Striking a Balance Between Being “Great” and Making a Profit

This is a guest blog post from friend, colleague, and fellow video business coach Kris Simmons of Mind Your Video Business. Excerpted from his latest newsletter.

In a recent Facebook post, I touched on the idea that “good enough may be the enemy of great, but that great can often be the enemy of profit.” For the most part, I’m a perfectionist. I want every shot, edit, deliverable, meeting, etc. to be absolutely perfect where everyone leaves ecstatic about their experience with my company…period. This is the standard I’ve used my entire professional life. It’s worked out pretty well up to this point.

Of course I’m not perfect, but quality control is something I learned as a kid from my father who spent 26 years in the U.S. Navy. He started at 17 years old at the bottom and was able to retire as a commanding officer. I love my dad and know he’s a huge reason why I have the drive and leadership skills that make me successful in the video production industry. He always set the expectation that “if you say you are going to do something, you do it. Period. No excuses. If you can’t deliver, don’t commit.”

When times were good, it was easy to “go the extra 10 miles” on our video projects because our profit margins were such that we could spend all this extra time making things perfect for a client. In the “new economy” where margins are razor thin and we are all having to work for much less per project than accustomed to, there just simply isn’t room for perfection any more. “Almost perfection” perhaps, but definitely not the same level of perfection we’ve had the luxury of providing in the past.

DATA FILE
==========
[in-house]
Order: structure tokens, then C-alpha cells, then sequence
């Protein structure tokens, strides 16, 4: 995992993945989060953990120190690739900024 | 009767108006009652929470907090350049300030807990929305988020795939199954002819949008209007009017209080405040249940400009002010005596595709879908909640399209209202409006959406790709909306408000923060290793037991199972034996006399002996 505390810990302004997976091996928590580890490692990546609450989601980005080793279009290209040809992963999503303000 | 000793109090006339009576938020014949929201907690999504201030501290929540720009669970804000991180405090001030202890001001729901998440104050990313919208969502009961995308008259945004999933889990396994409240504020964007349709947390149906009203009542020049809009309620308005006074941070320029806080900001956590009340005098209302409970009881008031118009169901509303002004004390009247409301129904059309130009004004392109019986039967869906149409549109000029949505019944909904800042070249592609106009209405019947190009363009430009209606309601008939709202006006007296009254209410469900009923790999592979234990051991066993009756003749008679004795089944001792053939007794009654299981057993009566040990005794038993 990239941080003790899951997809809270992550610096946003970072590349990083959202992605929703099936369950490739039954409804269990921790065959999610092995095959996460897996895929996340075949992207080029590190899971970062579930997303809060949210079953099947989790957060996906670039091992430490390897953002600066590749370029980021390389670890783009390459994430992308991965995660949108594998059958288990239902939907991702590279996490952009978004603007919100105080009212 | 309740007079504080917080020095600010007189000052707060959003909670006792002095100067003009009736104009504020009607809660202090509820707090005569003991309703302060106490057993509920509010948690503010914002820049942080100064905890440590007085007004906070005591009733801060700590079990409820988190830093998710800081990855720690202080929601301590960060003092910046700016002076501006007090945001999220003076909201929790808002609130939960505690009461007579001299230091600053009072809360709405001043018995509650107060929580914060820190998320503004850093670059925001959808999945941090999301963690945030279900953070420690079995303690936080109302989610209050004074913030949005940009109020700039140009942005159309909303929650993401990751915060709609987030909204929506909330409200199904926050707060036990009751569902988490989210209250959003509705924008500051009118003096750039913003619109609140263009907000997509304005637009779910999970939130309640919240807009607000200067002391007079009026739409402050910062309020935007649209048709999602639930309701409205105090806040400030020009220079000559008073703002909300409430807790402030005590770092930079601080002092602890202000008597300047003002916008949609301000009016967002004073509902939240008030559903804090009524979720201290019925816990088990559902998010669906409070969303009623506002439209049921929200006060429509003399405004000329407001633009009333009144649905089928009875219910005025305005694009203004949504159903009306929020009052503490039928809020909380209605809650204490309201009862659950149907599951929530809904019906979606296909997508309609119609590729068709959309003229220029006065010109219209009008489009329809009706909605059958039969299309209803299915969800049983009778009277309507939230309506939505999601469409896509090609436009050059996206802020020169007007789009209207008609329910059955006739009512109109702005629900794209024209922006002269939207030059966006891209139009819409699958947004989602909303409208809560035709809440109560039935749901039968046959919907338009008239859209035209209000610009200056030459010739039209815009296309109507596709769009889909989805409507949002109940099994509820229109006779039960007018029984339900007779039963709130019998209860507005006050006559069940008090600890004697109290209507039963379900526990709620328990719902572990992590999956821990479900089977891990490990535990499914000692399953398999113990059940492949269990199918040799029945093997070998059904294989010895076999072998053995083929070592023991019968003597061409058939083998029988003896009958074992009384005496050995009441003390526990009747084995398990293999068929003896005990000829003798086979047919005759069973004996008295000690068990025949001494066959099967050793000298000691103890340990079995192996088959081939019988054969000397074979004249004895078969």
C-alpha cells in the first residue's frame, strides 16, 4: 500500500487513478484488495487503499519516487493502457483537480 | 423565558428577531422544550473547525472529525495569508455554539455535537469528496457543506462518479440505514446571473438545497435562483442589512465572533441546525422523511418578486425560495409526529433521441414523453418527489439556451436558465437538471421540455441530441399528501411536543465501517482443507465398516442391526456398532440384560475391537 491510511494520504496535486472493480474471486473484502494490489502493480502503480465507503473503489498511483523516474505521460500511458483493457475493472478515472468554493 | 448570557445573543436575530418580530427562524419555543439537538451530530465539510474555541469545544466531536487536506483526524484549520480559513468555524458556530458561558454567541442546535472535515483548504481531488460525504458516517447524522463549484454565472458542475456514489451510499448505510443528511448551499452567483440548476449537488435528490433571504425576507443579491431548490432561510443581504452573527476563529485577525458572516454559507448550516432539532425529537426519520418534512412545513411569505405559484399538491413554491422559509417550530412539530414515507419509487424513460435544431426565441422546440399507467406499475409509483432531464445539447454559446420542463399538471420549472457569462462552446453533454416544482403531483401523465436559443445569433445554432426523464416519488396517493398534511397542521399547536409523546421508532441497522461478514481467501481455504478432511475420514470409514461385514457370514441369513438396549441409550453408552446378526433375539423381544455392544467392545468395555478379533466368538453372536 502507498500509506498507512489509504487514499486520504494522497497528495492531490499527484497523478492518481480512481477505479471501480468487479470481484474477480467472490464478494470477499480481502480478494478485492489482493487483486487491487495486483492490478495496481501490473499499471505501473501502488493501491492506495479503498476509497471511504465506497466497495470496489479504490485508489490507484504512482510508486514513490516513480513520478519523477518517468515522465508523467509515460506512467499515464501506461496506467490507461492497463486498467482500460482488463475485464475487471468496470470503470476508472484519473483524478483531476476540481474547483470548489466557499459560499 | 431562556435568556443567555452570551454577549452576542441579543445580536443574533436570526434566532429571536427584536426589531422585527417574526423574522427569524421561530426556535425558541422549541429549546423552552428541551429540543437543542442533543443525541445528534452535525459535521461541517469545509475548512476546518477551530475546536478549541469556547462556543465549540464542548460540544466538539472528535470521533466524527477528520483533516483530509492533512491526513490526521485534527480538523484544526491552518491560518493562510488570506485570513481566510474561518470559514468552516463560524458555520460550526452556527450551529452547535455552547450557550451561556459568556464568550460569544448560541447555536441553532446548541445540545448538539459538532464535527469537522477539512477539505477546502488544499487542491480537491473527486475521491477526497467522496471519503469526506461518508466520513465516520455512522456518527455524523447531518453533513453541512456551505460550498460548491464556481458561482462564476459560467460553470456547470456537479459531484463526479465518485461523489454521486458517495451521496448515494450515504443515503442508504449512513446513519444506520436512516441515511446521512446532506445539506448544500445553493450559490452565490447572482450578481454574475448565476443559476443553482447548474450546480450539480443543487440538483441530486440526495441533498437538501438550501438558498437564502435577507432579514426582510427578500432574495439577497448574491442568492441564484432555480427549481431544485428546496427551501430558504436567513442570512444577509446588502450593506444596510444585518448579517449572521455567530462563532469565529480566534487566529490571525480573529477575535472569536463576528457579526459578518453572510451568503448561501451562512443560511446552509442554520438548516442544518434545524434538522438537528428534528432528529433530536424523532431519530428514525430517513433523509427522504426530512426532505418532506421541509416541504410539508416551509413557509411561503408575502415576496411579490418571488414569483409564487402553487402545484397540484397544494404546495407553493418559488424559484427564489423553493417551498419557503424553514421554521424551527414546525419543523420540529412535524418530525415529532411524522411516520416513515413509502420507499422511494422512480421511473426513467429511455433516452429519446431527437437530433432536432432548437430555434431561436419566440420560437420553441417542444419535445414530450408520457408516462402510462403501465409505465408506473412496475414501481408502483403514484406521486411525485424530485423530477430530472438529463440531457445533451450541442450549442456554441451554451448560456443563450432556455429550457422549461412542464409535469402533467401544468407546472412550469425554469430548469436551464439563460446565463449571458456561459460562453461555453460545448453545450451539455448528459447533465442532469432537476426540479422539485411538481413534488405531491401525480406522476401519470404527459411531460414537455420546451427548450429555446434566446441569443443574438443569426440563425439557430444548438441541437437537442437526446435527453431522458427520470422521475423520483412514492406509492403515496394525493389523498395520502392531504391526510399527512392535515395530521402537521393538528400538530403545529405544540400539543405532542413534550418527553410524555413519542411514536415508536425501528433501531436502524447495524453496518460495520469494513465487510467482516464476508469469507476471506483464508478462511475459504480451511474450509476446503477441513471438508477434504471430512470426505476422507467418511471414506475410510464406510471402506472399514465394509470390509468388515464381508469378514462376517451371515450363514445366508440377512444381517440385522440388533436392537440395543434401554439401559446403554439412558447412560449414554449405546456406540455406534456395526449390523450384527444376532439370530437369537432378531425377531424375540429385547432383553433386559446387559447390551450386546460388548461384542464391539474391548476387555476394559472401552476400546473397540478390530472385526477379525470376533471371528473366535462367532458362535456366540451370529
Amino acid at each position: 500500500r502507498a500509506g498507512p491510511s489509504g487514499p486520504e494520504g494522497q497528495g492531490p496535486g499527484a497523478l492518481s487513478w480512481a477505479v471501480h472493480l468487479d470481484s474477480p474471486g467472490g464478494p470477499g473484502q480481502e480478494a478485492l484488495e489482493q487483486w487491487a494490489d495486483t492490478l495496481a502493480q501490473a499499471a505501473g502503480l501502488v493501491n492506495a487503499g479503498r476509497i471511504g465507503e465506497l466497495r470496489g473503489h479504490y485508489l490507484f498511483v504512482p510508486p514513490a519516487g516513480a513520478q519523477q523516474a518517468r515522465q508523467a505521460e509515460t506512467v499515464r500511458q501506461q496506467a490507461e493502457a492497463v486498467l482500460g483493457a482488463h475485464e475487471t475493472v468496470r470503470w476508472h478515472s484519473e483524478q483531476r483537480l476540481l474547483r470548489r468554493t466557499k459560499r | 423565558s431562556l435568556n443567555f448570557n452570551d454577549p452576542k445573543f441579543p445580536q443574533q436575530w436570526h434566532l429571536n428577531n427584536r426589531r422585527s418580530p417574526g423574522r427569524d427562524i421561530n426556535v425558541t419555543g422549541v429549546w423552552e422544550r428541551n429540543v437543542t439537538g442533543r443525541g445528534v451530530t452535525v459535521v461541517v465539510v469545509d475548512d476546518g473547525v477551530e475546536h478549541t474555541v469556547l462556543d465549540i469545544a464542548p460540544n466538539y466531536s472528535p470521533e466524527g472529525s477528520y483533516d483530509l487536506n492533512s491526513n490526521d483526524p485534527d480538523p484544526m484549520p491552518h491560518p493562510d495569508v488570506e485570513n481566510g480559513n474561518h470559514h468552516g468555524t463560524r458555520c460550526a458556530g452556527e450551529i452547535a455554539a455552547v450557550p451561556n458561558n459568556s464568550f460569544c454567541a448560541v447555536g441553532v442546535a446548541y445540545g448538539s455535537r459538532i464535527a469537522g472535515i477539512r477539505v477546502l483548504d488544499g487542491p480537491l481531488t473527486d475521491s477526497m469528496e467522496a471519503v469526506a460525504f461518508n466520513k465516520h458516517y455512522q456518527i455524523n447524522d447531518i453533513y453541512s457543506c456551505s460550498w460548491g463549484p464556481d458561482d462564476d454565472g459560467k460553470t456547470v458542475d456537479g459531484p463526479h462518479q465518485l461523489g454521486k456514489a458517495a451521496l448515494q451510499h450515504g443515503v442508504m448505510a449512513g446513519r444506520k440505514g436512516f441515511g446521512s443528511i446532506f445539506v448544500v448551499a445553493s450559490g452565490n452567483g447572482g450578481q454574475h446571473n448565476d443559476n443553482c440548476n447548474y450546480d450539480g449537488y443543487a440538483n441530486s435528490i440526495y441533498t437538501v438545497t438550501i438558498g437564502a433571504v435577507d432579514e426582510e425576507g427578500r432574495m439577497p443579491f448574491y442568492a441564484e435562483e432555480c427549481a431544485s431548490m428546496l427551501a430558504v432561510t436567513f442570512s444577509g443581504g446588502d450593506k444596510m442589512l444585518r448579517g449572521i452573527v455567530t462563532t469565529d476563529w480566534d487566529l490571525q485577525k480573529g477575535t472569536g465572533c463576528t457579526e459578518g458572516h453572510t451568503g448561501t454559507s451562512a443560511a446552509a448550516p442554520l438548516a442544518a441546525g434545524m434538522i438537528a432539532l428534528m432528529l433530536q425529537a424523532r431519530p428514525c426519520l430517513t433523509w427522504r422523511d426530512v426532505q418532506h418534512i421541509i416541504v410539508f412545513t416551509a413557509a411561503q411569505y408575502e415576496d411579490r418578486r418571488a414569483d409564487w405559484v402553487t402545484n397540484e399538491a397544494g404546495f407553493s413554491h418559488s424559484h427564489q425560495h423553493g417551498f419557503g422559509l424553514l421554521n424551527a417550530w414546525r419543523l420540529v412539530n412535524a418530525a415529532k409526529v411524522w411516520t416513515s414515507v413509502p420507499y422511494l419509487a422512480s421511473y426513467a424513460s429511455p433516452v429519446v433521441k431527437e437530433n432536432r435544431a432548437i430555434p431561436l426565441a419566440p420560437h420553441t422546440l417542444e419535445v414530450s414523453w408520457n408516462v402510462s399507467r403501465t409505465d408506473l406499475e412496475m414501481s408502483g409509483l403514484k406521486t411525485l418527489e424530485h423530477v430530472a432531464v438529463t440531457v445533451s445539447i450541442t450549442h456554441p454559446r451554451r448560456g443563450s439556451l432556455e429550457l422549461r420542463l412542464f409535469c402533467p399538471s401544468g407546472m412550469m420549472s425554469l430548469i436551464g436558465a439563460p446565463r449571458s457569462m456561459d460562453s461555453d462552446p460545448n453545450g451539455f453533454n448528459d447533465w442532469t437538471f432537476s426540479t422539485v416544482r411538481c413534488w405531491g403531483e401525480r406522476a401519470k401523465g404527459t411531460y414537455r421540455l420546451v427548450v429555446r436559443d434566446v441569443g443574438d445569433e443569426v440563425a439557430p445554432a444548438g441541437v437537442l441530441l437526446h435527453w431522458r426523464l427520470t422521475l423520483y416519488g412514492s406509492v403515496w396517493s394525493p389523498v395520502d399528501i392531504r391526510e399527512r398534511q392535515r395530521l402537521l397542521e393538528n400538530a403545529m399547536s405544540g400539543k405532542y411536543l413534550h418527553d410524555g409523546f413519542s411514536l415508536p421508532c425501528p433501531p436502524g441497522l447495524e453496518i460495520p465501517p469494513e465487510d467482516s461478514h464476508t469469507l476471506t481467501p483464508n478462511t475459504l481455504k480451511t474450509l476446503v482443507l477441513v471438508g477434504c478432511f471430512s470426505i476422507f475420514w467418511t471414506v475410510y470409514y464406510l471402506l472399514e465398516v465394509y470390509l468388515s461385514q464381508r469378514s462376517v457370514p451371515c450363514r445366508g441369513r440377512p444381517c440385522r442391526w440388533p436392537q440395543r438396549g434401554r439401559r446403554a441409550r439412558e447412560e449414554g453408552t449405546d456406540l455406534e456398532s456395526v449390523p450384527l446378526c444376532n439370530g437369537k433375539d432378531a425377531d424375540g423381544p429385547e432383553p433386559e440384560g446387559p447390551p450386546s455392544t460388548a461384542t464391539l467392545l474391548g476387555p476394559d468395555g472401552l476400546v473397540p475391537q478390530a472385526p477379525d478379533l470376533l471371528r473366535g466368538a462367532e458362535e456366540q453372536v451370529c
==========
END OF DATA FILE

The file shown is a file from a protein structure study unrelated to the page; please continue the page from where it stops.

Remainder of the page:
I know you’ve heard of the 80/20 rule and the same way it applies in other industries, I believe it applies here. We spend 80% of our time on the last 20% of the project.

For instance, you rough cut a project and get it looking pretty good in the first 10 hours. Then, you start the special effects, transitions and color grading that takes an additional 30 hours. My question is: “Do our clients even notice all the extra effort?”

I recently edited a project for a company and pulled out all the stops with 3D graphics, multi-layer composited backgrounds, etc. After spending all that time, their response was “can you make the graphics look 2D like our website and we want the background to just be plain white.” I thought “Wow! This video looks incredible and we spent so many hours making it perfect.” It didn’t matter. We stripped all the cool stuff out of the graphic elements and they loved their version much better than ours. Their version would have taken up about 6 hours to execute. Our version took almost 30.

Clients can recognize a good video against a poor one; but if the video is technically accurate, the footage looks great, the music and voiceover are mixed properly and you’ve been able to incorporate their branded graphics in a nice fashion so the video looks similar to other marketing materials they have, what else do you or they need for the video to be successful? Not much.